Note Capital Group, Inc. v. Perretta
In this foreclosure action, the Supreme Court vacated the order of the superior court granting partial summary judgment in favor of Note Capital Group, Inc. and against Michele Perretta and Anna Perretta, holding that the Perrettas raised a genuine issue of material fact that precluded the grant of summary judgment. Specifically, the Court held (1) this appeal from the superior court’s interlocutory order was appropriate because the grant of partial summary judgment had an element of finality allowing Note Capital to foreclose on the Perrettas’ property; (2) the Perrettas lacked standing to challenge the validity of the assignment of the note and mortgage from American Residential Equities to GMAC Mortgage, LLC; but (3) the Perrettas raised a genuine issue of material fact regarding the validity of the note. View "Note Capital Group, Inc. v. Perretta" on Justia Law
Bluedog Capital Partners, LLC v. Murphy
The Supreme Court affirmed the judgment of the superior court granting Defendants' motion to dismiss this action challenging the assessment of alleged illegal taxes, holding that the hearing justice did not err in granting Defendants' motion to dismiss pursuant to Rule 12(b)(6) of the Superior court Rules of Civil Procedure. Plaintiff, Bluedog Capital Partners, LLC, filed this action against the tax collector, the tax assessor, and the finance director for the City of Providence, alleging that Defendants had illegal assessed a parcel of property in Providence and seeking injunctive relief against the sale of the parcel pursuant to a tax sale. The hearing justice granted Defendants' motion to dismiss, concluding that the suit would need to sound in equity and was therefore time-barred and that there was nothing to enjoin because the property had already been sold. The Supreme Court affirmed, holding that because Plaintiff failed to comply with the taxing statutes, its complaint failed as a matter of law, and even assuming for purposes of Defendants' motion to dismiss that Plaintiff had alleged an illegal tax, Plaintiff's complaint was untimely under the statute of limitations in R.I. Gen. Laws 44-5-27. View "Bluedog Capital Partners, LLC v. Murphy" on Justia Law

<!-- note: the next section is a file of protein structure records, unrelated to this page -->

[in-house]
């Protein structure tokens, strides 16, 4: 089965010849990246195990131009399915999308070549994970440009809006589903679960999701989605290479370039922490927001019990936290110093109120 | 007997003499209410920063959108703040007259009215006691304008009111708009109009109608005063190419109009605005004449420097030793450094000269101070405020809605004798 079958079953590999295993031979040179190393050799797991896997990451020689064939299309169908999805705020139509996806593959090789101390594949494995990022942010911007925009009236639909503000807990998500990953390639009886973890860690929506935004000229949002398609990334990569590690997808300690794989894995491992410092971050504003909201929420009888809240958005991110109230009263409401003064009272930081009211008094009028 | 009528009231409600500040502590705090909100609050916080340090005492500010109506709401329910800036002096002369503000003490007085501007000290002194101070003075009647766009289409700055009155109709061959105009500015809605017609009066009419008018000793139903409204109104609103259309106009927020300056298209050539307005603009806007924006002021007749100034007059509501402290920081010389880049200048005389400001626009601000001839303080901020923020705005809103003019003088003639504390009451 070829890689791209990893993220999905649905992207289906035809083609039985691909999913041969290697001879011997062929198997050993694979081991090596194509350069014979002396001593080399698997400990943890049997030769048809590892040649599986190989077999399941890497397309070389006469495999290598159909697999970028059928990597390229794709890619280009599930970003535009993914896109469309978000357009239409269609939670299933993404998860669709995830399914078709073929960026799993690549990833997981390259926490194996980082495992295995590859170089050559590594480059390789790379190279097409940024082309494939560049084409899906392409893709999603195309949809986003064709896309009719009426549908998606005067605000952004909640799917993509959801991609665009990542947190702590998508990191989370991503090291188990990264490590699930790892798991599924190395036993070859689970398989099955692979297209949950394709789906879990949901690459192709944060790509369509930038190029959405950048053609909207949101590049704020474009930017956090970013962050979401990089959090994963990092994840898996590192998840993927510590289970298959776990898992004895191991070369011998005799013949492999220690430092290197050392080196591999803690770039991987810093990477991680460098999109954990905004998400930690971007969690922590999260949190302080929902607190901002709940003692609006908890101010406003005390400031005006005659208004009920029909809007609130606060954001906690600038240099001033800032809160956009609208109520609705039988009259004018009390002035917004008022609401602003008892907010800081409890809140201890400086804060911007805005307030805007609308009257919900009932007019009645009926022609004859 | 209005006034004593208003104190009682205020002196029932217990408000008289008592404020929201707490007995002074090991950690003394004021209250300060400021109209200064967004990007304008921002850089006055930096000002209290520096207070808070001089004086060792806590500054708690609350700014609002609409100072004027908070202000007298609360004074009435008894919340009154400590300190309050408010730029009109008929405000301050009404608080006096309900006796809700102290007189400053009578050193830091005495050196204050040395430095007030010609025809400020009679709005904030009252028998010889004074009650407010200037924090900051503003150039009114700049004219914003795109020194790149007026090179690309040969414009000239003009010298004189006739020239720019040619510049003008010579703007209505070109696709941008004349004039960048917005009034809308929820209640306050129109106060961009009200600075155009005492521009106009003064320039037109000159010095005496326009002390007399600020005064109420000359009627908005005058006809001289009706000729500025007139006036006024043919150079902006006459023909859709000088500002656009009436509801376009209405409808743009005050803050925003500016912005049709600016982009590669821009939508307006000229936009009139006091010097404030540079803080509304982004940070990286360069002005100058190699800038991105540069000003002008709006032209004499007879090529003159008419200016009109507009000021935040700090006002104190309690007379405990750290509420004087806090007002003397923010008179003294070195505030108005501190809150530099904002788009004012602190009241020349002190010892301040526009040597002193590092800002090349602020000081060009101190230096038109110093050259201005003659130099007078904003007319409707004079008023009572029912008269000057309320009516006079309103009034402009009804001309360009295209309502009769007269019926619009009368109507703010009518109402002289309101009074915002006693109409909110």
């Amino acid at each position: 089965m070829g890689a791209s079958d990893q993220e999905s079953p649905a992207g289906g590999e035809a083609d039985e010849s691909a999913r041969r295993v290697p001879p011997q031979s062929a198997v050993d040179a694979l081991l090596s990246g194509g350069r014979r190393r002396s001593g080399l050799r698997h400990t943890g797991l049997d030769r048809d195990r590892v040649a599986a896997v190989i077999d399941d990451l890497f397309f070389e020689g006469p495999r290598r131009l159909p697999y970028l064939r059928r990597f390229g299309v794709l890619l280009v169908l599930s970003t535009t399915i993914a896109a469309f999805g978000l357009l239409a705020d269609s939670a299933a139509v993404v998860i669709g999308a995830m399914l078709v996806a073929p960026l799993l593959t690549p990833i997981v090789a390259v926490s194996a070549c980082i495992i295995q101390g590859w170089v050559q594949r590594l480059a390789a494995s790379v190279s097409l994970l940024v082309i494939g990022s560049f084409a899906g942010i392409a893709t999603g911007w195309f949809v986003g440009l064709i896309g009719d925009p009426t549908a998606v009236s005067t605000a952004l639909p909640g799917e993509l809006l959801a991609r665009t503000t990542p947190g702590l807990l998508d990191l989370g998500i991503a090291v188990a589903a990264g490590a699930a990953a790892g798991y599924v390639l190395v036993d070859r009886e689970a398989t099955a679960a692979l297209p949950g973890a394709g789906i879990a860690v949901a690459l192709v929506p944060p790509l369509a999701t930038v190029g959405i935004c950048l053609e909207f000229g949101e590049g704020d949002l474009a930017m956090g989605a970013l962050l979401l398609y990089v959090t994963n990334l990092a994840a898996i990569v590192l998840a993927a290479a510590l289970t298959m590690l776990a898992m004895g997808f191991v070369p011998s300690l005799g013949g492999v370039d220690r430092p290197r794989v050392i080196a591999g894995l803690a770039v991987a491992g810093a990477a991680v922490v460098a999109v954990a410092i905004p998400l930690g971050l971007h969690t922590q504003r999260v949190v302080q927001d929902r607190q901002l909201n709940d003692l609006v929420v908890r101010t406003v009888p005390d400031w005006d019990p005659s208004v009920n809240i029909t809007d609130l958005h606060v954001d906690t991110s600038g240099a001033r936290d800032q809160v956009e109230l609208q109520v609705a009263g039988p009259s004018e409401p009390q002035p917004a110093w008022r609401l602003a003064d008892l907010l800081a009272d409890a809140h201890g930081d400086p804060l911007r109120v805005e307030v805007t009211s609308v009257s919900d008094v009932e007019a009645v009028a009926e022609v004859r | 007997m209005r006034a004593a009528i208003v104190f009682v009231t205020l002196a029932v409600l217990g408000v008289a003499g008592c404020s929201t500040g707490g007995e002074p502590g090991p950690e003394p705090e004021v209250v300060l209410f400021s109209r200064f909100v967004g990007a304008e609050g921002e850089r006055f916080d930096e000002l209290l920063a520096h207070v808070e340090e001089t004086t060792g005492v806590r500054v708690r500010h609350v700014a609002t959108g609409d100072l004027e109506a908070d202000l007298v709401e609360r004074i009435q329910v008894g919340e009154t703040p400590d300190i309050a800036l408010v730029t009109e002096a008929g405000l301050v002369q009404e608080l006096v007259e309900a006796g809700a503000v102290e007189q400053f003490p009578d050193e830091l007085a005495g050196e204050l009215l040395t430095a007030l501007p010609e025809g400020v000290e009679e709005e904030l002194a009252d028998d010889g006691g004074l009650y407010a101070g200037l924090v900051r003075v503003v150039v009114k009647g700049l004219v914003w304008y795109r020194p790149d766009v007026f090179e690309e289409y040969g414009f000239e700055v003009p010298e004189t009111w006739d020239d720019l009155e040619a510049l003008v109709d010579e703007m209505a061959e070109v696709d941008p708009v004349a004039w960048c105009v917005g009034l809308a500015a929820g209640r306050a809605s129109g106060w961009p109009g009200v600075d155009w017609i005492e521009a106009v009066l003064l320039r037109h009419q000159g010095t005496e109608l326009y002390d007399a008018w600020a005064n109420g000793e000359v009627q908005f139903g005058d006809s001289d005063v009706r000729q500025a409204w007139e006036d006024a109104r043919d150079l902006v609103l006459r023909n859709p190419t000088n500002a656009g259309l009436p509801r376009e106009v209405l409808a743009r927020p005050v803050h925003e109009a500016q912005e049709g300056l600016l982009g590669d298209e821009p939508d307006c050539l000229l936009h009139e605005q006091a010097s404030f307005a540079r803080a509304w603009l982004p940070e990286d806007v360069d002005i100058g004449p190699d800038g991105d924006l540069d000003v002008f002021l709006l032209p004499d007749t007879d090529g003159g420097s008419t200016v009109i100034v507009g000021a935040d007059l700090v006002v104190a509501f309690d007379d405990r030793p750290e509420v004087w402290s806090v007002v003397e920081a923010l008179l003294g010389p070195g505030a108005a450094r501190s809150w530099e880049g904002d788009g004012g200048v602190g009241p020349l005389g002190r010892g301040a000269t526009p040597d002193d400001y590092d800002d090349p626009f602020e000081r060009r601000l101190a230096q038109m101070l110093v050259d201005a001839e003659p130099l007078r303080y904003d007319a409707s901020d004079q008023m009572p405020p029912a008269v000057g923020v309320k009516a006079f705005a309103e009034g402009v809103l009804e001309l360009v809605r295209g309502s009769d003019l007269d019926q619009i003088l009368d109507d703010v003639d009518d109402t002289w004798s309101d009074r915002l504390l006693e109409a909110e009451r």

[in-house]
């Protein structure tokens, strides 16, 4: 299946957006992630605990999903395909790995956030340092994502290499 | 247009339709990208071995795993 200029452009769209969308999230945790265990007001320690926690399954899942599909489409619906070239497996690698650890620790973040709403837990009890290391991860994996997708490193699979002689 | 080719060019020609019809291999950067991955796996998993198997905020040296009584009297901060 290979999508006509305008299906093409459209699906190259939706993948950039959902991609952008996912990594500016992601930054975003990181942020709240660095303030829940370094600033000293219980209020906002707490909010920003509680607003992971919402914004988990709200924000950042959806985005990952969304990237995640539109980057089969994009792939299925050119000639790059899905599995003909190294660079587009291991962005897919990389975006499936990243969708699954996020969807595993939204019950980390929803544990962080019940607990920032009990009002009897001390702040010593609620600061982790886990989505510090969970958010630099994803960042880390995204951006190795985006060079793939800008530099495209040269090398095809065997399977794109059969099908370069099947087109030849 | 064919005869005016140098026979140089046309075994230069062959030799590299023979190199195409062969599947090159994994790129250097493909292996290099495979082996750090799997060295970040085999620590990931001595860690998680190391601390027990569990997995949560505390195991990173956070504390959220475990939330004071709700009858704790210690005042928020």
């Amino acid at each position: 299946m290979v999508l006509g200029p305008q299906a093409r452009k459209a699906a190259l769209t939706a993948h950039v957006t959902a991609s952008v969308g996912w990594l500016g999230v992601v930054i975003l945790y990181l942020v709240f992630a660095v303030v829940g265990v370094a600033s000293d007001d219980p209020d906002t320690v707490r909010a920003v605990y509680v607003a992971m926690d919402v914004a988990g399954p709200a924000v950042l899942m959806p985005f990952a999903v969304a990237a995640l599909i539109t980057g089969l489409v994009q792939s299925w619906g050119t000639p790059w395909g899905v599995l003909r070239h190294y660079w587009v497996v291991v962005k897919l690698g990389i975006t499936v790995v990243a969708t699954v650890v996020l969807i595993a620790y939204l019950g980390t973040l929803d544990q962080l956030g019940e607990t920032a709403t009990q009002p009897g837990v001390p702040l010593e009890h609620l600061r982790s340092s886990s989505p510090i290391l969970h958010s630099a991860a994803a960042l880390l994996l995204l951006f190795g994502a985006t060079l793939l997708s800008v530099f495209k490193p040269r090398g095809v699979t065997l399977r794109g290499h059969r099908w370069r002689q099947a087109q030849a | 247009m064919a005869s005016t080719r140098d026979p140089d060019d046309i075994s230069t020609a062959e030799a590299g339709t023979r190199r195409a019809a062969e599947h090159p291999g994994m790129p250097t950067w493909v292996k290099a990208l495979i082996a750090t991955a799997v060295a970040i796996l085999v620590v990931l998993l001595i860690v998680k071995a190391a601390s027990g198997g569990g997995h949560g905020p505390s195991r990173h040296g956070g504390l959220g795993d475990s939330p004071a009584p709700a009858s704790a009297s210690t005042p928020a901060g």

In re 25 Burnside Avenue, Narragansett, R.I.
The Supreme Court affirmed in part and vacated in part the order of the superior court authorizing a permanent receiver to distribute the proceeds from the sale of 25 Burnside Avenue in Narragansett in accordance with the receiver's recommendations, holding that the order is vacated to the extent that it deducted the entire balance of an outstanding mortgage from Kevin Hunt's share of the proceeds. The property in this case was owned by Kevin and Alice Hunt as tenants by the entirety. After the family court dissolved the Hunts' marriage, Bank scheduled a sale of the property to foreclose upon the mortgage. Alice filed a petition for receivership to protect her equity interests in the property, and the property was placed into temporary judicial receivership. The receiver eventually sold the property and filed a final report and a recommendation on allowance of claims. The superior court entered an order adopting the receiver's recommendations. The Supreme Court held that the superior court justice (1) did not err when he concluded that the net proceeds were to be distributed equally between Kevin and Alice; (2) erred when he attributed the mortgage wholly to Kevin; and (3) did not err by ordering Kevin to pay rent retroactively. View "In re 25 Burnside Avenue, Narragansett, R.I." on Justia Law
Silva v. Laverty